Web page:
Network communities of dynamical influence

Research output: Contribution to journalArticle

Abstract

Fuelled by a desire for greater connectivity, networked systems now pervade our society at an unprecedented level that will affect it in ways we do not yet understand. In contrast, nature has already developed efficient networks that can instigate rapid response and consensus, when key elements are stimulated. We present a technique for identifying these key elements by investigating the relationships between a system's most dominant eigenvectors. This approach reveals the most effective vertices for leading a network to rapid consensus when stimulated, as well as the communities that form under their dynamical influence. In applying this technique, the effectiveness of starling flocks was found to be due, in part, to the low outdegree of every bird, where increasing the number of outgoing connections can produce a less responsive flock. A larger outdegree also affects the location of the birds with the most influence, where these influentially connected birds become more centrally located and in a poorer position to observe a predator and, hence, instigate an evasion manoeuvre. Finally, the technique was found to be effective in large voxel-wise brain connectomes where subjects can be identified from their influential communities.
LanguageEnglish
Article number17590
Number of pages13
JournalScientific Reports
Volume9
DOIs
Publication statusPublished - 26 Nov 2019

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Birds
Eigenvalues and eigenfunctions
Brain

Keywords

  • networked systems
  • network structure
  • dynamical influence

Cite this

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title = "Network communities of dynamical influence",
abstract = "Fuelled by a desire for greater connectivity, networked systems now pervade our society at an unprecedented level that will affect it in ways we do not yet understand. In contrast, nature has already developed efficient networks that can instigate rapid response and consensus, when key elements are stimulated. We present a technique for identifying these key elements by investigating the relationships between a system's most dominant eigenvectors. This approach reveals the most effective vertices for leading a network to rapid consensus when stimulated, as well as the communities that form under their dynamical influence. In applying this technique, the effectiveness of starling flocks was found to be due, in part, to the low outdegree of every bird, where increasing the number of outgoing connections can produce a less responsive flock. A larger outdegree also affects the location of the birds with the most influence, where these influentially connected birds become more centrally located and in a poorer position to observe a predator and, hence, instigate an evasion manoeuvre. Finally, the technique was found to be effective in large voxel-wise brain connectomes where subjects can be identified from their influential communities.",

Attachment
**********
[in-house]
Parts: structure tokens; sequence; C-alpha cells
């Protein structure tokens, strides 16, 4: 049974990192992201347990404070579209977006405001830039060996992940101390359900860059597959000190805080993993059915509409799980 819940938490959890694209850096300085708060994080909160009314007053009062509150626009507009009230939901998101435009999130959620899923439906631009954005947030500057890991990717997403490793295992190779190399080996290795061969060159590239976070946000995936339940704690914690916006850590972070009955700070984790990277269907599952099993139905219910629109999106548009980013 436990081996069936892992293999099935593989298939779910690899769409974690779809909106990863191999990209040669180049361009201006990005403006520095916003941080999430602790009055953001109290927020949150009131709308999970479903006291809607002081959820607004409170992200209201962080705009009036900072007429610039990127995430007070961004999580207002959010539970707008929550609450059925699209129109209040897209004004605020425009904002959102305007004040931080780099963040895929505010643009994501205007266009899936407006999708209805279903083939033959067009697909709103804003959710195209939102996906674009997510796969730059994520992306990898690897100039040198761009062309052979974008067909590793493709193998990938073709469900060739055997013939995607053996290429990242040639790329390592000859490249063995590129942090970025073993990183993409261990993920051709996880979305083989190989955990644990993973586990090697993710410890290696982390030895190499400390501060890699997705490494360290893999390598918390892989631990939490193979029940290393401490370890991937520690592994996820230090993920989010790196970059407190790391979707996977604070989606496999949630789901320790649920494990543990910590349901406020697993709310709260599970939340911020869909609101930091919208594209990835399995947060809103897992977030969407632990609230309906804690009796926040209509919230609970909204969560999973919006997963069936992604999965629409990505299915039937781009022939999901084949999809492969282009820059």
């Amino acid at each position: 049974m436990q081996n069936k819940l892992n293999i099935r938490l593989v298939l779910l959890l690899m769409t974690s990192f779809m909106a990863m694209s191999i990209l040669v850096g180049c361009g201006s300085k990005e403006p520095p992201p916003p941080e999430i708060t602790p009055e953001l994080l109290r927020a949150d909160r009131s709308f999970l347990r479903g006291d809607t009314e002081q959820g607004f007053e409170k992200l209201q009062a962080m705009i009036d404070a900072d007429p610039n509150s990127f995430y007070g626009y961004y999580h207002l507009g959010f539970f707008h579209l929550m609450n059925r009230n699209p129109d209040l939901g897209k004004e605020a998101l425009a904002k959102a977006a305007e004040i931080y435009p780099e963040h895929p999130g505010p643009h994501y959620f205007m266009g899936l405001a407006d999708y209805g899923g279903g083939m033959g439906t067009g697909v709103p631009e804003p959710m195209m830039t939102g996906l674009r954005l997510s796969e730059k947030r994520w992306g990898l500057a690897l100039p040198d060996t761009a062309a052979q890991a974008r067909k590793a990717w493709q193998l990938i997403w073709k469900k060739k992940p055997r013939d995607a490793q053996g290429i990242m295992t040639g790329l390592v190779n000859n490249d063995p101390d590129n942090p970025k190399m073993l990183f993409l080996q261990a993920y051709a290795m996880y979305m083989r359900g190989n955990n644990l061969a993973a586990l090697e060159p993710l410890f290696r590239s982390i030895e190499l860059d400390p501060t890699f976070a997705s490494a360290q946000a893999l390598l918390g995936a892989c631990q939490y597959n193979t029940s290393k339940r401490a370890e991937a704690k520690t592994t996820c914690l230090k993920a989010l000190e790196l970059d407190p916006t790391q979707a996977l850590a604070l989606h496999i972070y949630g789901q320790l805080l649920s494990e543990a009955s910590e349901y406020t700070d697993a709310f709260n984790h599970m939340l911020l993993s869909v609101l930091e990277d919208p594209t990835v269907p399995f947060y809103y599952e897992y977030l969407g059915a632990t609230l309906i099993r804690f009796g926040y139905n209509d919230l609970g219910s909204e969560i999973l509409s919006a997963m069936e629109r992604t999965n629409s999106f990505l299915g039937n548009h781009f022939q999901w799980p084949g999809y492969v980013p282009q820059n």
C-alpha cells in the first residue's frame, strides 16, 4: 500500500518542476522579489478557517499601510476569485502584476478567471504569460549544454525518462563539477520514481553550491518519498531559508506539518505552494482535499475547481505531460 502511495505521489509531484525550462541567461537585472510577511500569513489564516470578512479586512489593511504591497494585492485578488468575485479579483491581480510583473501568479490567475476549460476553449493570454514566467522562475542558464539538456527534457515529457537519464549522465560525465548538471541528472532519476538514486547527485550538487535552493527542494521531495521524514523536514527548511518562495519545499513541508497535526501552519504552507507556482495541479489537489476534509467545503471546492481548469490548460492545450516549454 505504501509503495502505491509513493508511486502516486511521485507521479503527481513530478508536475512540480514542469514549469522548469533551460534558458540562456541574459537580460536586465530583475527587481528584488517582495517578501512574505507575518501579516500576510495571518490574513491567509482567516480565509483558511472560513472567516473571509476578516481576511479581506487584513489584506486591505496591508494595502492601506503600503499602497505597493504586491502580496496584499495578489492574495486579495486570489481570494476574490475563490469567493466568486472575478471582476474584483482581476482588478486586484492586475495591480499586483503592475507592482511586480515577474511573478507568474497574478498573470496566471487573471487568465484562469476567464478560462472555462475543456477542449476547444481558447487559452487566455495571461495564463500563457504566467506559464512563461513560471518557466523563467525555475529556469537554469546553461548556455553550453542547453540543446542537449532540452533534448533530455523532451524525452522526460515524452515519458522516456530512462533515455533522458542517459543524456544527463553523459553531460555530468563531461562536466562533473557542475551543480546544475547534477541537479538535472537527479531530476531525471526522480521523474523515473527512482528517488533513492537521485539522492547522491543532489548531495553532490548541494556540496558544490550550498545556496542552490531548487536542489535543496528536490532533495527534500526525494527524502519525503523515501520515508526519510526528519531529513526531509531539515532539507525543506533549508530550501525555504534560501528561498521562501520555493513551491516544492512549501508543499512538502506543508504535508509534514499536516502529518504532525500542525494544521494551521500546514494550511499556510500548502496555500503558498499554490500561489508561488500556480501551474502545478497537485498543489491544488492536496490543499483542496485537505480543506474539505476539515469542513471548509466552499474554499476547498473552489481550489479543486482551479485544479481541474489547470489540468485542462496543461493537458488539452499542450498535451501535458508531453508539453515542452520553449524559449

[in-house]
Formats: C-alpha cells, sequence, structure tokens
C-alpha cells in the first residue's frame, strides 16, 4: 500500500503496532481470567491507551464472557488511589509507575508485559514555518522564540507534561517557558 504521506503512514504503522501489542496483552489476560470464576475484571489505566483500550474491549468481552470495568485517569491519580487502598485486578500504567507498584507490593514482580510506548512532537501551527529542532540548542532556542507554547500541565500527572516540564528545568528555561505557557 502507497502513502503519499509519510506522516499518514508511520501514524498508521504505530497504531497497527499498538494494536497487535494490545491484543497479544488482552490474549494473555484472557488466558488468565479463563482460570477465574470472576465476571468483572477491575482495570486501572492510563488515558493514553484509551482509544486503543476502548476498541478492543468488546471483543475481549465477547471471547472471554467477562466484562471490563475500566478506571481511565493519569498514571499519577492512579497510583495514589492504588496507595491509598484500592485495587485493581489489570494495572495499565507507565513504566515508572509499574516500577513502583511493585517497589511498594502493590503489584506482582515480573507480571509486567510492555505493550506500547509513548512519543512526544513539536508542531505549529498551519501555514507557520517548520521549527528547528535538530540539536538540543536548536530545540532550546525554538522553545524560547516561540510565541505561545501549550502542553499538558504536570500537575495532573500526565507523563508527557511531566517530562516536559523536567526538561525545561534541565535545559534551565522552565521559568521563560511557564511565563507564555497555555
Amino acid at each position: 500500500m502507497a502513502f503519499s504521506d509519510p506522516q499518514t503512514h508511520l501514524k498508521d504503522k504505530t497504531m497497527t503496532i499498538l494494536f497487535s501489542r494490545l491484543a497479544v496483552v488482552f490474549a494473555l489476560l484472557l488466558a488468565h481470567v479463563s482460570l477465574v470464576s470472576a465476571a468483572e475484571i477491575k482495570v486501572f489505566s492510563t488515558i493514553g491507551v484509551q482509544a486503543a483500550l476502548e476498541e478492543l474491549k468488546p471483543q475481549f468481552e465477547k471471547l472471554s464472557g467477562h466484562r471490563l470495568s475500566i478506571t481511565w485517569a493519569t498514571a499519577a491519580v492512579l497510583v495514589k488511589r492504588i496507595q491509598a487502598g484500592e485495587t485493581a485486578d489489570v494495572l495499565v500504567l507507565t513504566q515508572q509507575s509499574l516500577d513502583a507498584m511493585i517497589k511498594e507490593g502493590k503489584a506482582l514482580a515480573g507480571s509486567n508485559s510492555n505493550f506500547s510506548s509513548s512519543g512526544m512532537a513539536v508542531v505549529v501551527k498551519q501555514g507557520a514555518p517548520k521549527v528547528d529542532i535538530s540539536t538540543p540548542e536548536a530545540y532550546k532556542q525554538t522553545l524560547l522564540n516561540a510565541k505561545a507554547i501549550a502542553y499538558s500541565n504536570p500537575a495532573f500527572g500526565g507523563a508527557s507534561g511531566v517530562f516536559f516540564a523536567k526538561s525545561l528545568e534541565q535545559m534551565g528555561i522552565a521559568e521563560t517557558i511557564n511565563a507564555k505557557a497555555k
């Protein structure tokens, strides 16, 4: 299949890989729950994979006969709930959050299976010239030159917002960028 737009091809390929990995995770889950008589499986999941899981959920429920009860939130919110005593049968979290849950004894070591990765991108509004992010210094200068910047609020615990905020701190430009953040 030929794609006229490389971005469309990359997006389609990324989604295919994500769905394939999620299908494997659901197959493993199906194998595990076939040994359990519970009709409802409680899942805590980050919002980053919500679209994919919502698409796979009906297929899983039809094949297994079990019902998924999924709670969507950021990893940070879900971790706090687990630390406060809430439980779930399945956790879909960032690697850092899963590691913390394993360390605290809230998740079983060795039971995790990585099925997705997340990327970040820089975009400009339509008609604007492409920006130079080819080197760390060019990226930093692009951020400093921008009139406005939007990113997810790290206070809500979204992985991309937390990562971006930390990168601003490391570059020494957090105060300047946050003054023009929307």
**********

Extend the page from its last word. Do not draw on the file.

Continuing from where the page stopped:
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Network communities of dynamical influence. / Clark, Ruaridh; Punzo, Giuliano; Macdonald, Malcolm.

In: Scientific Reports, Vol. 9, 17590, 26.11.2019.

Research output: Contribution to journalArticle

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T1 - Network communities of dynamical influence

AU - Clark, Ruaridh

AU - Punzo, Giuliano

AU - Macdonald, Malcolm

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Y1 - 2019/11/26

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AB - Fuelled by a desire for greater connectivity, networked systems now pervade our society at an unprecedented level that will affect it in ways we do not yet understand. In contrast, nature has already developed efficient networks that can instigate rapid response and consensus, when key elements are stimulated. We present a technique for identifying these key elements by investigating the relationships between a system's most dominant eigenvectors. This approach reveals the most effective vertices for leading a network to rapid consensus when stimulated, as well as the communities that form under their dynamical influence. In applying this technique, the effectiveness of starling flocks was found to be due, in part, to the low outdegree of every bird, where increasing the number of outgoing connections can produce a less responsive flock. A larger outdegree also affects the location of the birds with the most influence, where these influentially connected birds become more centrally located and in a poorer position to observe a predator and, hence, instigate an evasion manoeuvre. Finally, the technique was found to be effective in large voxel-wise brain connectomes where subjects can be identified from their influential communities.

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